The Immortal Crown by Richelle Mead

The Immortal Crown by Richelle Mead
Publisher: Dutton Adult
Genre: Action/Adventure, Sci-Fi/Fantasy
Length: Full Length (432 pgs)
Rating: 4.5 stars
Reviewed by Cholla

Gameboard of the Gods introduced religious investigator Justin March and Mae Koskinen, the beautiful supersoldier assigned to protect him. Together they have been charged with investigating reports of the supernatural and the return of the gods, both inside the Republic of United North America and out. With this highly classified knowledge comes a shocking revelation: Not only are the gods vying for human control, but the elect—special humans marked by the divine—are turning against one another in bloody fashion.

Their mission takes a new twist when they are assigned to a diplomatic delegation headed by Lucian Darling, Justin’s old friend and rival, going into Arcadia, the RUNA’s dangerous neighboring country. Here, in a society where women are commodities and religion is intertwined with government, Justin discovers powerful forces at work, even as he struggles to come to terms with his own reluctantly acquired deity.

Meanwhile, Mae—grudgingly posing as Justin’s concubine—has a secret mission of her own: finding the illegitimate niece her family smuggled away years ago. But with Justin and Mae resisting the resurgence of the gods in Arcadia, a reporter’s connection with someone close to Justin back home threatens to expose their mission—and with it the divine forces the government is determined to keep secret.

Religion and the practices associated with it are highly regulated in the RUNA. So what are praetorian Mae Koskinen and servitor Justin March to do when their jobs take them into a neighboring country whose government is completely based off religious practice? It’s safe to say that their adventure has only just begun.

In this second installment in the Age of X series, we see the return of Justin March, religious investigator for the RUNA’s government. I’ve loved Justin from the moment I first met him in the last novel. Although he hasn’t changed his wild and immature ways, he’s still the same, charming man determined to do whatever it takes to not pledge himself to Odin. However, he does have a great deal of personal growth throughout this novel, a lot of it due to the influence of Tessa, the Panamanian teen he brought home with him in the last novel. Her influence combined with that of Mae and Justin’s sister come together to make him a better, if not less flawed, man.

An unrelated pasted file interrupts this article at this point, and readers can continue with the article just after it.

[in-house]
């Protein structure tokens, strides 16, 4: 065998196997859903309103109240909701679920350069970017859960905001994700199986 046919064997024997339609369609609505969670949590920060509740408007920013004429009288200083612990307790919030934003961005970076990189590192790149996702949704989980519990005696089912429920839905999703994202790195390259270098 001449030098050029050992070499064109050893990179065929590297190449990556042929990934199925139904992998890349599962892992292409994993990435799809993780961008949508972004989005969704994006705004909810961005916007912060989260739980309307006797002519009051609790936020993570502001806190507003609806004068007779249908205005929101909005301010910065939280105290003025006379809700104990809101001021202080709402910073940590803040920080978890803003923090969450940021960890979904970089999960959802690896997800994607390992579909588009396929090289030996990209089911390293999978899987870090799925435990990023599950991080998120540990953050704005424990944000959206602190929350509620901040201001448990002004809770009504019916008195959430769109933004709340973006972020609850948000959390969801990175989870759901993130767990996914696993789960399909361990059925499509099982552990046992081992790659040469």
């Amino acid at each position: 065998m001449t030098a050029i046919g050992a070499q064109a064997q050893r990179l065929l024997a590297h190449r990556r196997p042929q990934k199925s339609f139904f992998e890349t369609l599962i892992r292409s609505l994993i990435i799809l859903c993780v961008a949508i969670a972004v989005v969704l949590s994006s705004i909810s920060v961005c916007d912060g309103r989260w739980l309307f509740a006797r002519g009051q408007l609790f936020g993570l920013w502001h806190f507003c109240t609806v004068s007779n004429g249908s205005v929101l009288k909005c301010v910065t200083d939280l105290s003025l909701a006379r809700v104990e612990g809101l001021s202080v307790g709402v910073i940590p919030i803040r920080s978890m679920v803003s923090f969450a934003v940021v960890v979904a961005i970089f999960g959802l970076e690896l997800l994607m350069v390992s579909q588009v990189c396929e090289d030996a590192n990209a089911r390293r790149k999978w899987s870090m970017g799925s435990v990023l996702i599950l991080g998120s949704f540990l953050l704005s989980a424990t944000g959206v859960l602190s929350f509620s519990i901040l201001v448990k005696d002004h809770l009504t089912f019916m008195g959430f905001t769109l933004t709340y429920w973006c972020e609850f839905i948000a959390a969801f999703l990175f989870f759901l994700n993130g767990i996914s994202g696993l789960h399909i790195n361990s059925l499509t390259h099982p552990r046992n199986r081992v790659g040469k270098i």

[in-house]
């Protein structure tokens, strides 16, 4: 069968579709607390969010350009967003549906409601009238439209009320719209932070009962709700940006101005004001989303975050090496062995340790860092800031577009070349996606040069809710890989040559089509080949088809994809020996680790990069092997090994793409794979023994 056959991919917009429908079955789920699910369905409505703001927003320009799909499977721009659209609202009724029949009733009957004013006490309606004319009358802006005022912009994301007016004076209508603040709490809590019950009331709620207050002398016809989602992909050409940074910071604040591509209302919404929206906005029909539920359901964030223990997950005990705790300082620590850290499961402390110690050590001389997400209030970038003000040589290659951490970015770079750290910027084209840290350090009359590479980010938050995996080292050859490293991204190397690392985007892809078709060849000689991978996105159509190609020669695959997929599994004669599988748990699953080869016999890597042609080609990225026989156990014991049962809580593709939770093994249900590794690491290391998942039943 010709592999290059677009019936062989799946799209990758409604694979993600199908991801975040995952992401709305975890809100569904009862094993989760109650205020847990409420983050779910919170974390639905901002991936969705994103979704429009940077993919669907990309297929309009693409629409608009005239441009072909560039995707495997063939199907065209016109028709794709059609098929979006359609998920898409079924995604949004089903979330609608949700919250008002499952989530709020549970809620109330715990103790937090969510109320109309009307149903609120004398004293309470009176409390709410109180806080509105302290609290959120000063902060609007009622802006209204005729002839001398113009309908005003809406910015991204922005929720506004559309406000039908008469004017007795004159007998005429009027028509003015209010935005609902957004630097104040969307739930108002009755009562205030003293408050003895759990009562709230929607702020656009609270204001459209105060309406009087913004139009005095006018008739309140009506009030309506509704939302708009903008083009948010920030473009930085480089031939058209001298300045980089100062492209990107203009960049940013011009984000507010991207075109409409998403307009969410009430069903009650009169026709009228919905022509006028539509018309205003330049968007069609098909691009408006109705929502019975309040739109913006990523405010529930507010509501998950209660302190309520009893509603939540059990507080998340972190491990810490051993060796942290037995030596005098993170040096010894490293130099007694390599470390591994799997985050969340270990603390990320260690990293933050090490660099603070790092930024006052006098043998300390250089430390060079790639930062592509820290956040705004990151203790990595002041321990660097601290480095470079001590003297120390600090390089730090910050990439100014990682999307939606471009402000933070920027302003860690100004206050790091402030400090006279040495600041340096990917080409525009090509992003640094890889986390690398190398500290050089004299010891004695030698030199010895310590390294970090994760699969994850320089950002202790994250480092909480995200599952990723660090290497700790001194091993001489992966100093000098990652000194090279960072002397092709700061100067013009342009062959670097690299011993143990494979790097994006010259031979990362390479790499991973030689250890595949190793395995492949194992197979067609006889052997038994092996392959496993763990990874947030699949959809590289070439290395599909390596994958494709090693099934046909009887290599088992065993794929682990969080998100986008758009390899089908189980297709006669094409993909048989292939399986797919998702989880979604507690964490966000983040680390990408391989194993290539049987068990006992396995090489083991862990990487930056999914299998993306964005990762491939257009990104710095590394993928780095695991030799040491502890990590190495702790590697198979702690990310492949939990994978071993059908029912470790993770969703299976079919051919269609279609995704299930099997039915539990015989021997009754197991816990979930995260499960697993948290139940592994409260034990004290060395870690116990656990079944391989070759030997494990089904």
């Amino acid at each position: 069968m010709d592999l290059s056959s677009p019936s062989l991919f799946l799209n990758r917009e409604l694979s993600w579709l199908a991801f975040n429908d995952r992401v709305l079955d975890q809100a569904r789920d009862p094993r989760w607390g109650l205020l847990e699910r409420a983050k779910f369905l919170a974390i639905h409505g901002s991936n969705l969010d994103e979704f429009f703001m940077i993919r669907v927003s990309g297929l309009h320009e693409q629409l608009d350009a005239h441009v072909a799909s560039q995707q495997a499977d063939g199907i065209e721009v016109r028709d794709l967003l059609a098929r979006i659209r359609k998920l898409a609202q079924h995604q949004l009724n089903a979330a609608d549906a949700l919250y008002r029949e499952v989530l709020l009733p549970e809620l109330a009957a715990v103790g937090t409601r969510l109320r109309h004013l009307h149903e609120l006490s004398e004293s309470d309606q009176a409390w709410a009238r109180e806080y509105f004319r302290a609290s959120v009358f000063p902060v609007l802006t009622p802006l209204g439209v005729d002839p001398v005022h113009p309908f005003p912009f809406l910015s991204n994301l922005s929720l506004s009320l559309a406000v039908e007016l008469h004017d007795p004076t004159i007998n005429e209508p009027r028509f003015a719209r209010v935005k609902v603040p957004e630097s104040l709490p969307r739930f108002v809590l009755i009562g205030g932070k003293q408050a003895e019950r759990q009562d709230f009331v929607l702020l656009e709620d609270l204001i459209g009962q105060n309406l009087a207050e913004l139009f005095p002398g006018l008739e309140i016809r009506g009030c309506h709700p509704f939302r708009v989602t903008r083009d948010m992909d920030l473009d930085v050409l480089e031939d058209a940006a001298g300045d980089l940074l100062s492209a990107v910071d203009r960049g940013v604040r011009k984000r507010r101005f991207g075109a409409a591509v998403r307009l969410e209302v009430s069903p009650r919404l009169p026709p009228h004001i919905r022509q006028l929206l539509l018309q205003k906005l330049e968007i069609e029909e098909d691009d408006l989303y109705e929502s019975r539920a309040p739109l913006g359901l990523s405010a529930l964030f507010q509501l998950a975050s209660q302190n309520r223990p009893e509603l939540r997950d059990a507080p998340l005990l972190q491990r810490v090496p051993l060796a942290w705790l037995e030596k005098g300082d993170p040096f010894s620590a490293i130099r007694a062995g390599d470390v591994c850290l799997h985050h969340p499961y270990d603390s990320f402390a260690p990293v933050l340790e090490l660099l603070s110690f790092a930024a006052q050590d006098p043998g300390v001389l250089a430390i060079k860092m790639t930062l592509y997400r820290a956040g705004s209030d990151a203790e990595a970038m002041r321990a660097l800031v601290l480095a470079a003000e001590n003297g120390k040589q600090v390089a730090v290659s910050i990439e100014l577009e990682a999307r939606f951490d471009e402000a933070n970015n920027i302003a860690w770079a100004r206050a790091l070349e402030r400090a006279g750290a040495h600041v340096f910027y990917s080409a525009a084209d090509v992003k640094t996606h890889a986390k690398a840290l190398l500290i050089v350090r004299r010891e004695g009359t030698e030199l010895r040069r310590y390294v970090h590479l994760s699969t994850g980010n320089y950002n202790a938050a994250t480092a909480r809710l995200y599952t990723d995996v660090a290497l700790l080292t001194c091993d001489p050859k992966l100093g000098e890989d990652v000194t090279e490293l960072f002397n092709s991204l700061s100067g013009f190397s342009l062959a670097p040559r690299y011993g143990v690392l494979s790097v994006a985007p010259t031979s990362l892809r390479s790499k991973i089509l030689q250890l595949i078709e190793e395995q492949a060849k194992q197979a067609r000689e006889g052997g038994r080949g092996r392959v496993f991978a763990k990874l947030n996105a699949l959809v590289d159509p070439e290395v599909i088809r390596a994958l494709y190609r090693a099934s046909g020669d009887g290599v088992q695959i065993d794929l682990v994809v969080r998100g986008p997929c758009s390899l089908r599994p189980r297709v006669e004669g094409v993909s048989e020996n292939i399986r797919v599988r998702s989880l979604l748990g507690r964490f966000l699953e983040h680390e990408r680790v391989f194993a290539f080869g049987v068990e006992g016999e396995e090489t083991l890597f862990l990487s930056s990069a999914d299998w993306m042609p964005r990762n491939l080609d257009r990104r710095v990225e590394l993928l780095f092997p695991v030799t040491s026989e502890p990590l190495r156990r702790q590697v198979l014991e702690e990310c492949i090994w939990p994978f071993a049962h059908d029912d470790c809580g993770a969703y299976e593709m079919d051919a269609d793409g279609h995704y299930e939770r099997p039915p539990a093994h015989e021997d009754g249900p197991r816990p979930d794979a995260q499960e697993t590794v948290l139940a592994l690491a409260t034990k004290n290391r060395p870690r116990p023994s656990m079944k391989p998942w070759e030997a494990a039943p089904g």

Mae undergoes a lot of challenges in this novel. Being brought into a country where women are devalued to the point of being worthless, she struggles with keeping her opinions in check and wanting to save every last woman in Arcadia. Her time in Arcadia was probably the most interesting storyline for me. To watch such a strong and independent woman play at being helpless was exciting and also a bit sad. However, seeing her and Justin connect on a more emotional level was worth it in the end.

Two characters introduced in the earlier novel also came back to play, Tessa Cruz and Lucian Darling. This made me very happy because Tessa is lovable and intriguing from the get-go. I enjoyed getting to know her better and watch her learn and grow in the RUNA. Lucian, on the other hand, fascinates me. He seems to teeter between being wonderful and amazing all while having the potential for not so great things. I’m still betting that he’s a good guy at heart, but there’s still that chance he might go to the dark side when we’re not looking.

The Immortal Crown ends leaving you with more questions than answers, but in a good way… if such a thing truly exists. I was shocked and surprised, but also very eager to see just how Justin and Mae are going to deal with all that was revealed at the end. If you have to leave the reader with a cliffhanger, this is exactly how you need to do it – leaving the reader both angry and obsessed with knowing how it’s all going to play out.

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